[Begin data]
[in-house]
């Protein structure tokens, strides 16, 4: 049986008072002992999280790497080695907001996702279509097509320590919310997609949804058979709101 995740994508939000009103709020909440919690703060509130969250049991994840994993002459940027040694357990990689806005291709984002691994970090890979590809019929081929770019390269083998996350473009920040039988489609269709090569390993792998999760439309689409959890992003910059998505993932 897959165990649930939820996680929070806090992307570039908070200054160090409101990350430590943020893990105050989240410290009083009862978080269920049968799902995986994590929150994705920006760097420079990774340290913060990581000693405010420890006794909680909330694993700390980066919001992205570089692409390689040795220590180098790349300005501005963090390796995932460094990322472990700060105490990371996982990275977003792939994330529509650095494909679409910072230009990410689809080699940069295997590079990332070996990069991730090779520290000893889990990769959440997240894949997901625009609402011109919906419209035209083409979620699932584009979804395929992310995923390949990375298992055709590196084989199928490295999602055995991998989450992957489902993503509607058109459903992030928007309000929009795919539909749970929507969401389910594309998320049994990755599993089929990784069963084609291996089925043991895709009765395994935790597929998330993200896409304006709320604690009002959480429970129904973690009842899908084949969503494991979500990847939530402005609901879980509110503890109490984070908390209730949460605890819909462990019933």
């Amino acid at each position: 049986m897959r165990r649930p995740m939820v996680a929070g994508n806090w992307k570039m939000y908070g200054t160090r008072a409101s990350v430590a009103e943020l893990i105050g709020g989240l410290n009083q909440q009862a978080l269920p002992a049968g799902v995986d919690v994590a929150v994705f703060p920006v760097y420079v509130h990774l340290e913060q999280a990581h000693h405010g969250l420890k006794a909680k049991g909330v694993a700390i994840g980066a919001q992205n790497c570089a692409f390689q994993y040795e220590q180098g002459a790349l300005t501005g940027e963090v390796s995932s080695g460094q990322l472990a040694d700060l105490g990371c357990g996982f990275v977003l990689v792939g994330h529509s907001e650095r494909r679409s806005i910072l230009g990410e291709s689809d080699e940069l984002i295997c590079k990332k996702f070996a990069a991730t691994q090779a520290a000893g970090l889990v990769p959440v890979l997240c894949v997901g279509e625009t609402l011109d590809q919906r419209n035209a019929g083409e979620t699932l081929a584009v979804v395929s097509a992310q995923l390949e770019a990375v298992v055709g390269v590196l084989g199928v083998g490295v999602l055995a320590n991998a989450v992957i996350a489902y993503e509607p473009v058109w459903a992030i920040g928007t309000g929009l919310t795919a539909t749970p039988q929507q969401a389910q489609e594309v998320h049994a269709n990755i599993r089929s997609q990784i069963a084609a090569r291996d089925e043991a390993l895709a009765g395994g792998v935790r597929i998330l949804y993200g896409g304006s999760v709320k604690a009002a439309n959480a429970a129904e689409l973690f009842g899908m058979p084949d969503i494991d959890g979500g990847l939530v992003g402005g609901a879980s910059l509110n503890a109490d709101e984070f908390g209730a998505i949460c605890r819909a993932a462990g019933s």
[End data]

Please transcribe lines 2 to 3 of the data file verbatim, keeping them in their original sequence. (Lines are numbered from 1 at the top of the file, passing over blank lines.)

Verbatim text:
């Protein structure tokens, strides 16, 4: 049986008072002992999280790497080695907001996702279509097509320590919310997609949804058979709101 995740994508939000009103709020909440919690703060509130969250049991994840994993002459940027040694357990990689806005291709984002691994970090890979590809019929081929770019390269083998996350473009920040039988489609269709090569390993792998999760439309689409959890992003910059998505993932 897959165990649930939820996680929070806090992307570039908070200054160090409101990350430590943020893990105050989240410290009083009862978080269920049968799902995986994590929150994705920006760097420079990774340290913060990581000693405010420890006794909680909330694993700390980066919001992205570089692409390689040795220590180098790349300005501005963090390796995932460094990322472990700060105490990371996982990275977003792939994330529509650095494909679409910072230009990410689809080699940069295997590079990332070996990069991730090779520290000893889990990769959440997240894949997901625009609402011109919906419209035209083409979620699932584009979804395929992310995923390949990375298992055709590196084989199928490295999602055995991998989450992957489902993503509607058109459903992030928007309000929009795919539909749970929507969401389910594309998320049994990755599993089929990784069963084609291996089925043991895709009765395994935790597929998330993200896409304006709320604690009002959480429970129904973690009842899908084949969503494991979500990847939530402005609901879980509110503890109490984070908390209730949460605890819909462990019933």
């Amino acid at each position: 049986m897959r165990r649930p995740m939820v996680a929070g994508n806090w992307k570039m939000y908070g200054t160090r008072a409101s990350v430590a009103e943020l893990i105050g709020g989240l410290n009083q909440q009862a978080l269920p002992a049968g799902v995986d919690v994590a929150v994705f703060p920006v760097y420079v509130h990774l340290e913060q999280a990581h000693h405010g969250l420890k006794a909680k049991g909330v694993a700390i994840g980066a919001q992205n790497c570089a692409f390689q994993y040795e220590q180098g002459a790349l300005t501005g940027e963090v390796s995932s080695g460094q990322l472990a040694d700060l105490g990371c357990g996982f990275v977003l990689v792939g994330h529509s907001e650095r494909r679409s806005i910072l230009g990410e291709s689809d080699e940069l984002i295997c590079k990332k996702f070996a990069a991730t691994q090779a520290a000893g970090l889990v990769p959440v890979l997240c894949v997901g279509e625009t609402l011109d590809q919906r419209n035209a019929g083409e979620t699932l081929a584009v979804v395929s097509a992310q995923l390949e770019a990375v298992v055709g390269v590196l084989g199928v083998g490295v999602l055995a320590n991998a989450v992957i996350a489902y993503e509607p473009v058109w459903a992030i920040g928007t309000g929009l919310t795919a539909t749970p039988q929507q969401a389910q489609e594309v998320h049994a269709n990755i599993r089929s997609q990784i069963a084609a090569r291996d089925e043991a390993l895709a009765g395994g792998v935790r597929i998330l949804y993200g896409g304006s999760v709320k604690a009002a439309n959480a429970a129904e689409l973690f009842g899908m058979p084949d969503i494991d959890g979500g990847l939530v992003g402005g609901a879980s910059l509110n503890a109490d709101e984070f908390g209730a998505i949460c605890r819909a993932a462990g019933s």